Monday, May 4, 2009

Changes to Come in the Supreme Court

Bloomberg.com has an excellent article up today that includes some speculation about some possible candidates for Justice David Souter's spot on the Supreme Court.

Democratic control of the Senate means Obama will have much leeway in selecting his nominee. Democrats hold a 59-40 advantage and have the prospect of a 60th vote should Democrat Al Franken be seated as a senator from Minnesota. That would be enough to overcome a procedural move to stall a nomination should the Democrats all vote together.

Question:

With Obama not having the types of restrictions that typically are in place when a president nominates a justice to the Supreme Court, what do you think is going to happen?

6 comments:

One Salient Oversight said...

Well the restrictions are still there, it's just that it's a bit easier to Obama's nominee through (assuming the Democrats will play ball)

To be honest, there needs to be a better system in place than the current one.

The most important thing about the judiciary is that judges should be picked on merit alone and not upon left/right politics. Supreme Court judges must only be appointed from the pool of Federal judges and nowhere else.

As I understand it, there are no actual restrictions about the size of the Supreme Court. In theory Obama could appoint 50 if he wishes.

What I suggest is that Federal Judges be appointed to the Supreme Court randomly (ie through a lottery) and are granted a term of office (say 4 years or so). Once they finish their term they go back to their local Federal districts. Of course there may be a chance that they get chosen by the lottery again.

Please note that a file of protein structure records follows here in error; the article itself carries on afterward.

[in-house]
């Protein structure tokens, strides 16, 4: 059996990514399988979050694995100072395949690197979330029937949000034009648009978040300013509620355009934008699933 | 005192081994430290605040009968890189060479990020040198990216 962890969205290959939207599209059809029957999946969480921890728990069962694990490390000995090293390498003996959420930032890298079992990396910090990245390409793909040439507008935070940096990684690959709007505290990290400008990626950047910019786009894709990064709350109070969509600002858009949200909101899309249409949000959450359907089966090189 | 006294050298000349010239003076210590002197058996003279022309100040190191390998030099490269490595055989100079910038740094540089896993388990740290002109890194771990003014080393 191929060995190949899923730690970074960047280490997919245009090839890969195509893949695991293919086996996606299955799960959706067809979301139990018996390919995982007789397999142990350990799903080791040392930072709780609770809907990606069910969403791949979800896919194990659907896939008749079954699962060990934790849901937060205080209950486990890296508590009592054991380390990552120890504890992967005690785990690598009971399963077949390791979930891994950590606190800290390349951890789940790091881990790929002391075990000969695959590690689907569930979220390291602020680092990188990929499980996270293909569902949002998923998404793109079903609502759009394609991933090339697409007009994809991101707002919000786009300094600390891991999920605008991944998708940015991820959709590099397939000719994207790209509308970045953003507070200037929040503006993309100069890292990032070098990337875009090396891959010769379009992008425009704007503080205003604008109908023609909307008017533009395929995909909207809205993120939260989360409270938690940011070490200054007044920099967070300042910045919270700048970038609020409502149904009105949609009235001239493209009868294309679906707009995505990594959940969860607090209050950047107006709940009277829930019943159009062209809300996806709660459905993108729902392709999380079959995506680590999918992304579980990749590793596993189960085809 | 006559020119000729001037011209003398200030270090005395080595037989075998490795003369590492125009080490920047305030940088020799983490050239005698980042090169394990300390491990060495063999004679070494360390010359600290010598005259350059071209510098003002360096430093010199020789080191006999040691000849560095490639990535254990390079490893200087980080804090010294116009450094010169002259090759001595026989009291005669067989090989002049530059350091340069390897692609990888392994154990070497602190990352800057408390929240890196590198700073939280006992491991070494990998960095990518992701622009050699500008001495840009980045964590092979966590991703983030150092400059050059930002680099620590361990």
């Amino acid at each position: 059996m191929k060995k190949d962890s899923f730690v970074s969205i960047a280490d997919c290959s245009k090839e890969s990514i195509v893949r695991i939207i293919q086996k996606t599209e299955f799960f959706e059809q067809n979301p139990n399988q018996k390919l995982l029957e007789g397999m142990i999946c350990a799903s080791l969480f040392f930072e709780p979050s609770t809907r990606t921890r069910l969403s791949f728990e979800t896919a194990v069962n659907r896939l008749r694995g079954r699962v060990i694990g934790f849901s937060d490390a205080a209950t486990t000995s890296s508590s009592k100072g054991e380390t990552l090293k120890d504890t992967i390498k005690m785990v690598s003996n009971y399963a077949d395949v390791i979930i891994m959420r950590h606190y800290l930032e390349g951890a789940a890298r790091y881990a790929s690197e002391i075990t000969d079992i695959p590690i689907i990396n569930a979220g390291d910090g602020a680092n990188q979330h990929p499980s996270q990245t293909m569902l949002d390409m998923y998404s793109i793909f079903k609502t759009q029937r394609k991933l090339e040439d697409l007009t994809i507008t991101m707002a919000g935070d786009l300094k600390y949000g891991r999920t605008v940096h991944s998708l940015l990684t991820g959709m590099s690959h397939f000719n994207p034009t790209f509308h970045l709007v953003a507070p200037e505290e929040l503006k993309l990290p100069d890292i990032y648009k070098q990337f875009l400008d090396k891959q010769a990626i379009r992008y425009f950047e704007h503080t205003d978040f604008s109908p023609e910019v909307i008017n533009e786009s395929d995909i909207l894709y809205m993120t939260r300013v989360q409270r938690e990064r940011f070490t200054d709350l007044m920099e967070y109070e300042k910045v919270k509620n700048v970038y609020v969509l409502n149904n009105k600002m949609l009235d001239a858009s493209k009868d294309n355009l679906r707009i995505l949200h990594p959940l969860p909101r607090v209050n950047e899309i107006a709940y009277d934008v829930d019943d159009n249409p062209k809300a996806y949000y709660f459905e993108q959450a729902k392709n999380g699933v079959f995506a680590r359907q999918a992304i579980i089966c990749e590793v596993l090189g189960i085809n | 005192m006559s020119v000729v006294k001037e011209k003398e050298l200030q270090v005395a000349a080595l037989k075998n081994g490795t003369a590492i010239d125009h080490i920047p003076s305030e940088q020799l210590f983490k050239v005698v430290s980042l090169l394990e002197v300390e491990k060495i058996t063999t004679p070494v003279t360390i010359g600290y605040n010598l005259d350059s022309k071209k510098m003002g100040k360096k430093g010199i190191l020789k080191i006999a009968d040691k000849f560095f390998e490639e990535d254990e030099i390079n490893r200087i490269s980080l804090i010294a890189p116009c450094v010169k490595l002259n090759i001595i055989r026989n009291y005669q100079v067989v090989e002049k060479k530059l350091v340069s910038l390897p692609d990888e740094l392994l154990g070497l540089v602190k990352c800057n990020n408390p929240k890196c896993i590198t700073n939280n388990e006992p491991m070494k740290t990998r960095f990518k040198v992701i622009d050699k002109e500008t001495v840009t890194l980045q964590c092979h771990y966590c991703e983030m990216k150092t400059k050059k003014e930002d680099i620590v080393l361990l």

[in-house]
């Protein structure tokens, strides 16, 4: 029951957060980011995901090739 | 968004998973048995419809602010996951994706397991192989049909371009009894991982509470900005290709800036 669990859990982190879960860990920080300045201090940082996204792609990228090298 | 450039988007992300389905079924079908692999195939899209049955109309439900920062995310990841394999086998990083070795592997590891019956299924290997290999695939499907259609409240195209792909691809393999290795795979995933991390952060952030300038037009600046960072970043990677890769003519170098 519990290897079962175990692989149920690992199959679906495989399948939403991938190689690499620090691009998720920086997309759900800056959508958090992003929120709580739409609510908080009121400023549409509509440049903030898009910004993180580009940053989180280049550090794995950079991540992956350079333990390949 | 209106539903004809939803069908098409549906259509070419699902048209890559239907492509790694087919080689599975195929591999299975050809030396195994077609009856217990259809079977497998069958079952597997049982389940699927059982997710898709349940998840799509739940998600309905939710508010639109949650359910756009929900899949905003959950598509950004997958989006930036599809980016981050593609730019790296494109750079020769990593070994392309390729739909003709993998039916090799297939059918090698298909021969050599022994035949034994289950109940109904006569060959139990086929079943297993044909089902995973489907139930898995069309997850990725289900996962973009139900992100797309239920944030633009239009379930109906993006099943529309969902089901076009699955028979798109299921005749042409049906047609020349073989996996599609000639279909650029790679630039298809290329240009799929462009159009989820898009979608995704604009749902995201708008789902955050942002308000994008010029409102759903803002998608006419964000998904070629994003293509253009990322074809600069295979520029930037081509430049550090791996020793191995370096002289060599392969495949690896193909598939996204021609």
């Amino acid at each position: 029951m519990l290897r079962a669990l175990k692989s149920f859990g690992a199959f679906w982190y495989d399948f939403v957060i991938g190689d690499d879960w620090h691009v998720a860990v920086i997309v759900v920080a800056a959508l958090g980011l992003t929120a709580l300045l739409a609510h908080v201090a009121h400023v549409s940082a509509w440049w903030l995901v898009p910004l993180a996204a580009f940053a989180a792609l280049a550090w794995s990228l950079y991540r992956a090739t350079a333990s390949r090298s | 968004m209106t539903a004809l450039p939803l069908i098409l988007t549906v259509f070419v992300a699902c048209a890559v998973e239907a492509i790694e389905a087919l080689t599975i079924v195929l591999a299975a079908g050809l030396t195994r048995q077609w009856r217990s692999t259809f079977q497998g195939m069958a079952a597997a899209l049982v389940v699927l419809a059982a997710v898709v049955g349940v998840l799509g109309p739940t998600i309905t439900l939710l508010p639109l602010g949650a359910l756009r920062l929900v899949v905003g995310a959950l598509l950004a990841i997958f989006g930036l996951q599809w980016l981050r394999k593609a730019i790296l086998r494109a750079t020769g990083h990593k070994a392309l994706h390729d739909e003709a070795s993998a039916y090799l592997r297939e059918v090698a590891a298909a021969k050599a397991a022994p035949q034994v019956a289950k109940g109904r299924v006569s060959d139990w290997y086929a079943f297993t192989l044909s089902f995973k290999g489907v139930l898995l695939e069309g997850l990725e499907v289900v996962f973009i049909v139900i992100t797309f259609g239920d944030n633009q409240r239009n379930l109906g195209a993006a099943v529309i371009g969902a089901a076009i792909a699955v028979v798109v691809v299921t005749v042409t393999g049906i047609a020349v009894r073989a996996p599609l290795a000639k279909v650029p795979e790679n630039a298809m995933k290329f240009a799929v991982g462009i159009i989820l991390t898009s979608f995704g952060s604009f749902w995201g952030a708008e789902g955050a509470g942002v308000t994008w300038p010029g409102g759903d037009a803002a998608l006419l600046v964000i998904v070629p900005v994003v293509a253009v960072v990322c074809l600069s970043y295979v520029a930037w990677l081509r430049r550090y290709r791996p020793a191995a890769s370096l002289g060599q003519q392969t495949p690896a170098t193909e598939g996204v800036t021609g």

This, of course, then transfers any political interference from the Supreme Court to the District courts.

I therefore suggest that a two-thirds majority in the Senate and a simple majority in the house be required to appoint Federal Court judges to the District courts. The two-thirds majority should hopefully ensure that appointments are made from a more politically centrist position.

The president should have no say on the matter at all.

This may require a constitutional amendment. If so bring it on.

Coffee Bean said...

Those are some interesting ideas OSO!

I don't have time to look it up... but I believe there is a restriction on how many judges there are on the Supreme Court.

BLBeamer said...

The Judiciary Act of 1789 set the number of Supremes at six. Over the years, Congress has added and subtracted circuits and justices. Congress fixed the number of Supreme Court justices at nine in 1869 where it has remained.

FDR and Diana Ross's attempts to change those numbers both ultimately failed.

Roland Hulme said...

I just wrote that big post about the supreme court, so you know that I'm not too thrilled at the current system either. In many ways, it IS difficult to get a nominee in without support from the opposing party, but with Obama's strength in the houses, it's much easier this time around.

And it's worth remembering that most of the nominees were bipartisan. Souter, accused by many of being a liberal, was nominated by Bush Snr, so it's not like he was a liberal plant.

Skunkfeathers said...

I prediction is that Barry will go for a left-leaning candidate, but not one that will excite the moonbats of his party. What they wait and pray for is one of the four conservative-leaning justices to die or step down. THEN, they can tilt the Court their way, and have a free hand toward socialism, obstructed only by Blue Dog Dems, if there are any left.

BLBeamer said...

Souter was a plant, instigated by Warren Rudman (a liberal pro-choice GOP'er), who knew that G. Bush Sr. was feckless, and therefore would be willing to put forward the name of a pro-choice justice on the say-so of his search committee.

Rudman was a decent senator, but he really felt that abortion was too important an issue to allow the people or the President to be fully informed about the views of Supreme Court nominees.